Ph.D. UCLA (2007) | M.A. IUPERJ (2000) | B.A. UFSC-Law (1999)

Fundação Getúlio Vargas (FGV)
Brazilian School of Public and Business Administration (EBAPE)

Here are quick links to my c.v. in English Eng and in PortuguesePor, to my SSRN and Google Scholar sites, and to data from my published articles DVN and the Brazilian Legislative Surveys project.

I am a Professor at FGV/EBAPE, a school of business and public administration in Rio de Janeiro (where we don't have a tenure system so ranks don't translate). I have previously been an Assistant Professor at Rutgers and held visiting appointments at Princeton, Yale, and IUPERJ (currently IESP). This website provides information about my published and ongoing projects, as well as links to data and replication materials. I try to keep it updated, but feel free to contact me with suggestions, corrections, or to request materials not available here.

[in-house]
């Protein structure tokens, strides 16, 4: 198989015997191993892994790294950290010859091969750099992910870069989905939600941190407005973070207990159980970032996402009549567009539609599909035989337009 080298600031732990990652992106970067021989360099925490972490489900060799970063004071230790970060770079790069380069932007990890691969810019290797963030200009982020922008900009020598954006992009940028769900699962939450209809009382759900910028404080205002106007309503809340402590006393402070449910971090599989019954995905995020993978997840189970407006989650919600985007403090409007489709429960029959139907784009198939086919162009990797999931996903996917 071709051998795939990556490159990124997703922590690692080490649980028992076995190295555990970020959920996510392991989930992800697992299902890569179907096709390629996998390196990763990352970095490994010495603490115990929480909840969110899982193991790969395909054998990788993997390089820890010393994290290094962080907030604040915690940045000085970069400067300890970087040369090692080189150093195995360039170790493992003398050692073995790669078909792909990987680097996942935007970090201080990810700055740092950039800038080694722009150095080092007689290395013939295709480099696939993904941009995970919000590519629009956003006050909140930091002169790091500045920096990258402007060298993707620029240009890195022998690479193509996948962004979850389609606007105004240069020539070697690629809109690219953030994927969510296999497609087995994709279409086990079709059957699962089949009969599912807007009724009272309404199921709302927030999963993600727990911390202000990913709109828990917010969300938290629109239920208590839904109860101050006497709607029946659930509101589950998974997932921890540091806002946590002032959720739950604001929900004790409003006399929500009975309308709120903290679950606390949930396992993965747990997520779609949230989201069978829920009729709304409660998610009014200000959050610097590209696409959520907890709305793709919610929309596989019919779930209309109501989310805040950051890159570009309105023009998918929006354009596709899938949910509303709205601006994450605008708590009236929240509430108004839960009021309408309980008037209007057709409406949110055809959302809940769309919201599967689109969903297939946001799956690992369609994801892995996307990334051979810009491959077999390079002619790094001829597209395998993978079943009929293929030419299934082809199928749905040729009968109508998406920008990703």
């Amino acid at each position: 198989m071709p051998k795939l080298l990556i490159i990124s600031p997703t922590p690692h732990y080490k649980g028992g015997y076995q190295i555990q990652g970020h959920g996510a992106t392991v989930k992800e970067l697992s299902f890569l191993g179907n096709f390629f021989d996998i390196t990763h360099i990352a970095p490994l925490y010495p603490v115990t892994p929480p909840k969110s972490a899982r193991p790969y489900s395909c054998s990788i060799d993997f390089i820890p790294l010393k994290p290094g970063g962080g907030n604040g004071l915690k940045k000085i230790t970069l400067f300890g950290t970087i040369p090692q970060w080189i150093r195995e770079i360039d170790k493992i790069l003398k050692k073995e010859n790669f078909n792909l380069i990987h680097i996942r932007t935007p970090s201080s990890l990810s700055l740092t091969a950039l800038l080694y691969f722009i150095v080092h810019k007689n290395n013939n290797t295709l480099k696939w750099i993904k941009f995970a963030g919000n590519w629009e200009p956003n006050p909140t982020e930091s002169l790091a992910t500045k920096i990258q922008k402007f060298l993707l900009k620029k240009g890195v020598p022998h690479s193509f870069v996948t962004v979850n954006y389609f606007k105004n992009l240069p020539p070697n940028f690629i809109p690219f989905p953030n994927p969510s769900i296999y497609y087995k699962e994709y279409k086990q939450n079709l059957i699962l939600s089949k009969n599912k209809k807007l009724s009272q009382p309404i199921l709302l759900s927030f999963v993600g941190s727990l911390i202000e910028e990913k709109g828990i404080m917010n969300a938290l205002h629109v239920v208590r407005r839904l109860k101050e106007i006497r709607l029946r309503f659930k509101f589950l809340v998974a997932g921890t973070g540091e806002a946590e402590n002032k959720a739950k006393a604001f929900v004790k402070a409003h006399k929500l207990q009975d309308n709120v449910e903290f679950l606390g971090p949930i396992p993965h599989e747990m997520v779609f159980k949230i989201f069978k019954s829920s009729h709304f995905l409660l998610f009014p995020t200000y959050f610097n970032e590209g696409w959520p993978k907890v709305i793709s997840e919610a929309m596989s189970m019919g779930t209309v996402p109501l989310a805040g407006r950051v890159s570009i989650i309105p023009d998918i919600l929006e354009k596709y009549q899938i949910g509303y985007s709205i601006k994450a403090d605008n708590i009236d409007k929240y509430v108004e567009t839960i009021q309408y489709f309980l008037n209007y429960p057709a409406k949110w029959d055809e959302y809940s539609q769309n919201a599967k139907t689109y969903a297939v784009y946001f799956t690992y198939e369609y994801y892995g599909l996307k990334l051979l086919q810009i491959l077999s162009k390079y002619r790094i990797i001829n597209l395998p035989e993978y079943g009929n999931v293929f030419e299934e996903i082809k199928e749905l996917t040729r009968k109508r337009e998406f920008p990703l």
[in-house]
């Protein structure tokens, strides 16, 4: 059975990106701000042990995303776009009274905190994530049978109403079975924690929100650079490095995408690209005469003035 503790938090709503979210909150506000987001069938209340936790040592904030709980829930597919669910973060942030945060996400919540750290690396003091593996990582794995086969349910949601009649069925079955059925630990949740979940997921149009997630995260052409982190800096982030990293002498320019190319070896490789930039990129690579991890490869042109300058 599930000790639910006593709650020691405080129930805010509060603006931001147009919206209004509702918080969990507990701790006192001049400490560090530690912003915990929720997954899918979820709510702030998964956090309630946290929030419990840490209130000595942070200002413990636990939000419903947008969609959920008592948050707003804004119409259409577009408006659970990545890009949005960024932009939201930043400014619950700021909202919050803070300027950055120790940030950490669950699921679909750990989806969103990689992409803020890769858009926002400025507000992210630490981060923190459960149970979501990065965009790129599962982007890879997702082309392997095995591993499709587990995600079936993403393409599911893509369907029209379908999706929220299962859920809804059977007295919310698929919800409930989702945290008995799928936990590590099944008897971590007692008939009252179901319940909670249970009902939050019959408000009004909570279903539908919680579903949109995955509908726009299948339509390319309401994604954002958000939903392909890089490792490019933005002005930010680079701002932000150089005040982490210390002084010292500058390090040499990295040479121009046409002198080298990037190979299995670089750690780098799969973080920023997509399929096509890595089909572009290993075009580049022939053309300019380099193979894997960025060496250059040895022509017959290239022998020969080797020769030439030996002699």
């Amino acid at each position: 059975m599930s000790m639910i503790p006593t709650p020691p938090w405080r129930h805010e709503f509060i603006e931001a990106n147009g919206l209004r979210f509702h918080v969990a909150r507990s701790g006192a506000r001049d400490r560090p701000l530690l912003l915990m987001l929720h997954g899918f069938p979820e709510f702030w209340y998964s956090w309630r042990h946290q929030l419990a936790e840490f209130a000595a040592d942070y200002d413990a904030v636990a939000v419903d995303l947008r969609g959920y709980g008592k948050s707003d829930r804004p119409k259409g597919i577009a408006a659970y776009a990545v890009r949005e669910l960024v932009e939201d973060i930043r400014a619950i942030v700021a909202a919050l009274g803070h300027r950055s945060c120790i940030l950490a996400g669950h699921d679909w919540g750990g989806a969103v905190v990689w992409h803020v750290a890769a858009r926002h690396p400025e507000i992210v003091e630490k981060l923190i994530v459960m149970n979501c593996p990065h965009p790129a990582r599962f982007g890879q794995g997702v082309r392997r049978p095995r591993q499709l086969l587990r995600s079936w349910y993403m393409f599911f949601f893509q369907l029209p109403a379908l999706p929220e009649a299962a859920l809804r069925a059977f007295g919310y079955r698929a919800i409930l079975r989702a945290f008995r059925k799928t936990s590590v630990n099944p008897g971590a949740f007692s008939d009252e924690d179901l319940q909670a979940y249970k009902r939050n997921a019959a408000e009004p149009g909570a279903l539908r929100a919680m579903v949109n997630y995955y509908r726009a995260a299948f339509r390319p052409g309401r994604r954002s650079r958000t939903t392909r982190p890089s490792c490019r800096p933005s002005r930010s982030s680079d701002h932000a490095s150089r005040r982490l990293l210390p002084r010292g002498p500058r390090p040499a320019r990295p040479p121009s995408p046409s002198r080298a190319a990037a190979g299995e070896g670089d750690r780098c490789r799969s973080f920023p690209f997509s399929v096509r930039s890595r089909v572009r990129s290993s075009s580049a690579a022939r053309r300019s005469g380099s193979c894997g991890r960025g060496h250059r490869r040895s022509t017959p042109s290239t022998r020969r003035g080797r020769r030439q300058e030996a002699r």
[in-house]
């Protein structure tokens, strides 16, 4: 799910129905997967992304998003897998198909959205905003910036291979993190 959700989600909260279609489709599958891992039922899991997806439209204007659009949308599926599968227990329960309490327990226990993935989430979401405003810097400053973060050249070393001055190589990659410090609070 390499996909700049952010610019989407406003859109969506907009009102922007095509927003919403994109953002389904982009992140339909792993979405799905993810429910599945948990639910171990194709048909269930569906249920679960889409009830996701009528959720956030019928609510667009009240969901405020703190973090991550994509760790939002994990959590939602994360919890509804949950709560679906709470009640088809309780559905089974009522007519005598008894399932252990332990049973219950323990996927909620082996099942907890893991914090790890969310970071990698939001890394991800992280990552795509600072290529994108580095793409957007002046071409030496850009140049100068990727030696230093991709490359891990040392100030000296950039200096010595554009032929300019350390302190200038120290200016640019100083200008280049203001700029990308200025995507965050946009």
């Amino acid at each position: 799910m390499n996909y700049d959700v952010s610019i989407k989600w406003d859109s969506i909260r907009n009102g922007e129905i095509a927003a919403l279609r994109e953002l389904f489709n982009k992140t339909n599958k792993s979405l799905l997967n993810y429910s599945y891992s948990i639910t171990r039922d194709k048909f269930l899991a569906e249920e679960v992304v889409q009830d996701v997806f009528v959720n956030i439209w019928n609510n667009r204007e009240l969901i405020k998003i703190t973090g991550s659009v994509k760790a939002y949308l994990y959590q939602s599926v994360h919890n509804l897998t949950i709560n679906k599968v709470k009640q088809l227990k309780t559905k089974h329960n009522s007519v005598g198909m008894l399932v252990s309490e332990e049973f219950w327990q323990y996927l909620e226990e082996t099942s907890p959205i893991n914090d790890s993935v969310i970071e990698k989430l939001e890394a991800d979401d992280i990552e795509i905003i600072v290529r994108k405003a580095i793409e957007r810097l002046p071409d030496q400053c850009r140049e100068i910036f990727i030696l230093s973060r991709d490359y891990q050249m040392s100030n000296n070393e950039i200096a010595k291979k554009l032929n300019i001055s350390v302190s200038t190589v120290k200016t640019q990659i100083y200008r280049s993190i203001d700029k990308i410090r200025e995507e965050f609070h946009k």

I specialize in Latin American politics, and have written on executive-legislative relations, political parties, electoral politics, social policy, voting behavior, and on the measurement and meaning of ideology. My main current long-term research project investigates the political determinants and consequences of conditional cash transfer programs (CCTs), and I am working on identifying the features that make CCTs popular among the economically better-off. In parallel, I am engaged in several collaborative projects: David Samuels and I are working on partisanship in Brazil, employing a mix of observational and experimental techniques that includes conducting survey-experiments through Facebook; with Timothy Power, I coordinate the Brazilian Legislative Surveys, a two-decade effort to track and record the beliefs of Brazilian legislators; and with Daniela Campello I am examining how economic factors beyond the control of Latin American presidents affect their popularity and reelection prospects, a project in which we also combine observational and experimental work.